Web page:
But an issue that the ICC would be loathe to revisit has already reared its head. South Africa, a signatory to the Rome Statute, has issued an invitation to Putin to attend the 15th BRICS conference in August this year. In 2015, South Africa famously refused to arrest then president of Sudan, Omar Al-Bashir, when he visited Johannesburg for an African Union summit. The South African government argued that, as a sitting head of state, Bashir was immune from arrest. South Africa’s highest court subsequently ruled that the failure to arrest Bashir was unlawful under South African law.

The tension between obligations of signatories to the Rome Statute and customary international law as it relates to immunity for sitting heads of state have been most obvious in Africa. There has developed a belief among a vocal group of African Union (AU) members that the ICC has disproportionality focused its efforts on African heads of state (Al-Basir and Kenya’s William Ruto, specifically), while ignoring similar, if not worse situations by “western” leaders. Indeed, the AU maintains that “no charges shall be commenced or continued before any International Court or Tribunal against any serving AU Head of State or Government or anybody acting or entitled to act in such capacity during their term of office.”

Of arguably greater concern is the correlation between those African countries who support immunity for sitting heads of state and those who either abstained or voted against condemning Russia’s invasion of Ukraine in the most recent UN General Assembly vote. Thus, an unintended consequence of the warrants might be to strengthen Putin’s support among African countries, which is an undesirable outcome when trying to further ostracise the Russian regime.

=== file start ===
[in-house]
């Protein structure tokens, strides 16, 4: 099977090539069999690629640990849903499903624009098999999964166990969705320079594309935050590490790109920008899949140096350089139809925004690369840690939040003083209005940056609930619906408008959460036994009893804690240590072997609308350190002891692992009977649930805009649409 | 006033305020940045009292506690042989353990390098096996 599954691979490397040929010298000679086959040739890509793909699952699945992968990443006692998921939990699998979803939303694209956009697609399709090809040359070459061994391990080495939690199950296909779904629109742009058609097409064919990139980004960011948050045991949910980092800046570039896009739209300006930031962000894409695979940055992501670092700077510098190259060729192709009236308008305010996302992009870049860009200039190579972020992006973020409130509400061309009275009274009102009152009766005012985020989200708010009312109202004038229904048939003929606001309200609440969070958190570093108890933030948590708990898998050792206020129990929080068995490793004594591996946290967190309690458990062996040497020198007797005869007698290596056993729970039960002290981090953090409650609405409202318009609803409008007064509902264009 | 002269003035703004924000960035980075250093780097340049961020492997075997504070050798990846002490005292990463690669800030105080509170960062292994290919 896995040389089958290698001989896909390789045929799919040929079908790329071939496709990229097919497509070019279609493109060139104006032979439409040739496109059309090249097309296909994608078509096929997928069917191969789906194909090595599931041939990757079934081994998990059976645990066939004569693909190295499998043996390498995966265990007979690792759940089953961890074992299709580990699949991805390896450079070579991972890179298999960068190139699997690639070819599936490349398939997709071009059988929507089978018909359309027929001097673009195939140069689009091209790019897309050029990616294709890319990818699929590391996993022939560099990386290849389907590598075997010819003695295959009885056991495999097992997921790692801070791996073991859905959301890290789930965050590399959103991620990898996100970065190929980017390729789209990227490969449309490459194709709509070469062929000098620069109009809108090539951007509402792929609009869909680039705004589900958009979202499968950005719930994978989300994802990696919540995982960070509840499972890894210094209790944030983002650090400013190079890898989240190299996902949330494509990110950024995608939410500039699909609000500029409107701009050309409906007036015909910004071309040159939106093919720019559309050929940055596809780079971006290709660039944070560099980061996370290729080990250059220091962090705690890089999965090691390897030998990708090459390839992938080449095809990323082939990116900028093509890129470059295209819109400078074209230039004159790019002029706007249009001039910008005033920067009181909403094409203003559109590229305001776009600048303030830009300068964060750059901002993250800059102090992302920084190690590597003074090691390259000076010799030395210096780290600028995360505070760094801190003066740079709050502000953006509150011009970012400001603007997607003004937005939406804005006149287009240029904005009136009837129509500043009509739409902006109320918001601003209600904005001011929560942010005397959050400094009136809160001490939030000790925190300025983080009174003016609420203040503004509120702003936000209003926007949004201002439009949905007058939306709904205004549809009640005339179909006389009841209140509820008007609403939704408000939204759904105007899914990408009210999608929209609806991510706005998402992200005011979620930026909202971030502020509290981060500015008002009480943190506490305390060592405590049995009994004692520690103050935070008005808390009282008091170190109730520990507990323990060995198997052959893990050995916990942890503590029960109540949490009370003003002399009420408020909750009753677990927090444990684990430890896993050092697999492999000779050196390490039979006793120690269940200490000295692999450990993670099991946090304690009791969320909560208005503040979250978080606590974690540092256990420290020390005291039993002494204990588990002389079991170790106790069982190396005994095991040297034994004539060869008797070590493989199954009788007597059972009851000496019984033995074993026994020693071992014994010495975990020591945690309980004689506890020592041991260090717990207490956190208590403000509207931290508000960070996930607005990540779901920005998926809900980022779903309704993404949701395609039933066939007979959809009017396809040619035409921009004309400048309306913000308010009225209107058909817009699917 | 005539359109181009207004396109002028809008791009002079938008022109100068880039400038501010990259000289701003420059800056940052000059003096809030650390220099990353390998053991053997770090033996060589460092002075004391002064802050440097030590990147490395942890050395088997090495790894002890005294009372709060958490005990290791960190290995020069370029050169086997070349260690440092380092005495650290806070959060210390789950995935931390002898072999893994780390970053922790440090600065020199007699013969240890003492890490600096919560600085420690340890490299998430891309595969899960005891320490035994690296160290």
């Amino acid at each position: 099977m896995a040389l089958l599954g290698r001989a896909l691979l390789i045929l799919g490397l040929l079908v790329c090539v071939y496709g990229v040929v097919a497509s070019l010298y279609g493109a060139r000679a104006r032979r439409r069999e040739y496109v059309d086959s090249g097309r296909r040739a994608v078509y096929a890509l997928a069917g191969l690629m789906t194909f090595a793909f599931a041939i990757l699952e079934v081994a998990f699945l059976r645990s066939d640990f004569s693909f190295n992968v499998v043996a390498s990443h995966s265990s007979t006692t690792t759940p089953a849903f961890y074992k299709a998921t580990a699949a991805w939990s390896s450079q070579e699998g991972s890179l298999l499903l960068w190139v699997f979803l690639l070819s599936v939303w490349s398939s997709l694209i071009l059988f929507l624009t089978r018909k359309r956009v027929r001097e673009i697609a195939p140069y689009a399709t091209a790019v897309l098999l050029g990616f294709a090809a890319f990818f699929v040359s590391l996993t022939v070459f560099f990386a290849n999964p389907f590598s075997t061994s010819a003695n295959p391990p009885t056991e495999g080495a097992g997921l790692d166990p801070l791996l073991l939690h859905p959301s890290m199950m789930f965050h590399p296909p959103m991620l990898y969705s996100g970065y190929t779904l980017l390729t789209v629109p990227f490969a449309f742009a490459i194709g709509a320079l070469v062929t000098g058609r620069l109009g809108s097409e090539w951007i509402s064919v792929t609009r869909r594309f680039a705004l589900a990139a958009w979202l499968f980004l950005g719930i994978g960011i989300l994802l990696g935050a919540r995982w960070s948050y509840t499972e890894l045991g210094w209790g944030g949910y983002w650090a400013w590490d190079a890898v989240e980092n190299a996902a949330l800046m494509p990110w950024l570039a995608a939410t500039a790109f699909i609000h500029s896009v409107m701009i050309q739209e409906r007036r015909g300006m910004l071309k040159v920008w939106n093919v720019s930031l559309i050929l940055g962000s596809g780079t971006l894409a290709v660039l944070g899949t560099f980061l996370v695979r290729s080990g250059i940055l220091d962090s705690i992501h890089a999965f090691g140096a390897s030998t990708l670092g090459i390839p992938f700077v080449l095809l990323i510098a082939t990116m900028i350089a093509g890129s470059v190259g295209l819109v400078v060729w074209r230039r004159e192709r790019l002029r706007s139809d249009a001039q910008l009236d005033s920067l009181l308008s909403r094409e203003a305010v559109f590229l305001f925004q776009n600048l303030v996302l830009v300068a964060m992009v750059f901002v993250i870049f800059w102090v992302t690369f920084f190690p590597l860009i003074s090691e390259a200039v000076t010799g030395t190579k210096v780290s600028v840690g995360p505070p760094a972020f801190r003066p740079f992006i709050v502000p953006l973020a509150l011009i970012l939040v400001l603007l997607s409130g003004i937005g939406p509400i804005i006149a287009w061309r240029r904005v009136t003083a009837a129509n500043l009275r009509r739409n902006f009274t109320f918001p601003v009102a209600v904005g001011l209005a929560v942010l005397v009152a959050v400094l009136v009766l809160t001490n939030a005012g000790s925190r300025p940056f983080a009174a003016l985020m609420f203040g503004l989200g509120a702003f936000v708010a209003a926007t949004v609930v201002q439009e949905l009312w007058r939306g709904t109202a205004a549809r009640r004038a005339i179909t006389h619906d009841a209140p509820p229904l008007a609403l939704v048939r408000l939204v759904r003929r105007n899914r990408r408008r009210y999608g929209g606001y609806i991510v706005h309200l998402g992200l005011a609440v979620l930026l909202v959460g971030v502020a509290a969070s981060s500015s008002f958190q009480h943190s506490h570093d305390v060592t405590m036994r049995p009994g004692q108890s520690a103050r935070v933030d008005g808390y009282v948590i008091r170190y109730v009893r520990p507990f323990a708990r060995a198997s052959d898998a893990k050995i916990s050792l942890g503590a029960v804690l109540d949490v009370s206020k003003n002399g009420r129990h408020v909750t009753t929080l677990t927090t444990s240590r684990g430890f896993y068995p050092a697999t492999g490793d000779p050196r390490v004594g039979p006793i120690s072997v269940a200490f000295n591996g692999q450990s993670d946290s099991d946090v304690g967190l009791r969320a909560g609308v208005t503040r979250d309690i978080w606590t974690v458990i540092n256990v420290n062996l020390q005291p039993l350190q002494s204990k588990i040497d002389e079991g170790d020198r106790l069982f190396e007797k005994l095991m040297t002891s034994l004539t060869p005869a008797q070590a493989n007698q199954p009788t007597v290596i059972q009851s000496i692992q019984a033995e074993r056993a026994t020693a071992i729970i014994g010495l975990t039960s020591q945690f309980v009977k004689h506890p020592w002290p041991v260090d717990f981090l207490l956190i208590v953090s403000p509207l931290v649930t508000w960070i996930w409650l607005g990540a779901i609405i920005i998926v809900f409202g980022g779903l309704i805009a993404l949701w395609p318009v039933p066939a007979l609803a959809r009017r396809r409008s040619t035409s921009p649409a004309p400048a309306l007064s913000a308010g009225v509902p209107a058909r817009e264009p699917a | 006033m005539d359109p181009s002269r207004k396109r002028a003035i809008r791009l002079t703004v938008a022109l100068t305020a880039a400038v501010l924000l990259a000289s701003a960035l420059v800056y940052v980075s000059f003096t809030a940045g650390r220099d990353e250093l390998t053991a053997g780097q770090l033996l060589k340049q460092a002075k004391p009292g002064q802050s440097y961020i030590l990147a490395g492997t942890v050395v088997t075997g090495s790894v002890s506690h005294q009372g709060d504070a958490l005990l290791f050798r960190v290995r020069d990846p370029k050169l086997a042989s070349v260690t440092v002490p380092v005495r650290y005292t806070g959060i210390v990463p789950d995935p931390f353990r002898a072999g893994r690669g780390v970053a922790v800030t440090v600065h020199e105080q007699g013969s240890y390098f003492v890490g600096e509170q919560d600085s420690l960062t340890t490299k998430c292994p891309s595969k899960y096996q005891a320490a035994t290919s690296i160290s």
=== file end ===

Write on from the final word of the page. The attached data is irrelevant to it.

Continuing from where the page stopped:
There are also further challenges for the Court arising from the issuing of these arrest warrants.

Having taken the bold step to issue an arrest warrant for a sitting head of state of a P5 country, there will be pressure on the Prosecutor to be more proactive in (a) pursuing situations that involve powerful states directly (the US in Afghanistan, Poland, and Romania), or the proxies of powerful states (Israel in Palestine), and (b) exploring possible indictments of other sitting heads of state (Benjamin Netanyahu, for example).

The combination of the magnitude of the crimes, and, through presidential decrees, evidence of Putin’s direct involvement, means the Court’s decision to pursue the crimes in the current arrest warrants are entirely justified. There will also be pressure for further arrest warrants, and further charges against Putin, for more high profile war crimes, such as intentionally directing attacks against civilians and civilian objects (for example), and possibly more high profile crimes, such as genocide and crimes against humanity.

The arrest warrants issued by the ICC are certainly no panacea with regards to justice as it relates to the illegal invasion of Ukraine, and the ongoing illegal acts taking place in Ukraine. But they are an important tool that will make a difference in ongoing efforts to erode impunity and hold those most responsible for the multitude of crimes being committed to account.

Dr Matt Killingsworth is a senior lecturer in International Relations at the University of Tasmania. He is co-editor of Violence and the State (Manchester University Press, 2015) and the forthcoming Civility, Barbarism and the Evolution of International Humanitarian Law: Who Do the Laws of War Protect? (Cambridge University Press). His current research focuses on the evolution of the modern laws of war and the International Criminal Court. He is member of the Tasmanian Red Cross International Humanitarian Law Committee and a regular contributor to local and national media. He tweets at: @mevanworth

This article is published under a Creative Commons License and may be republished with attribution.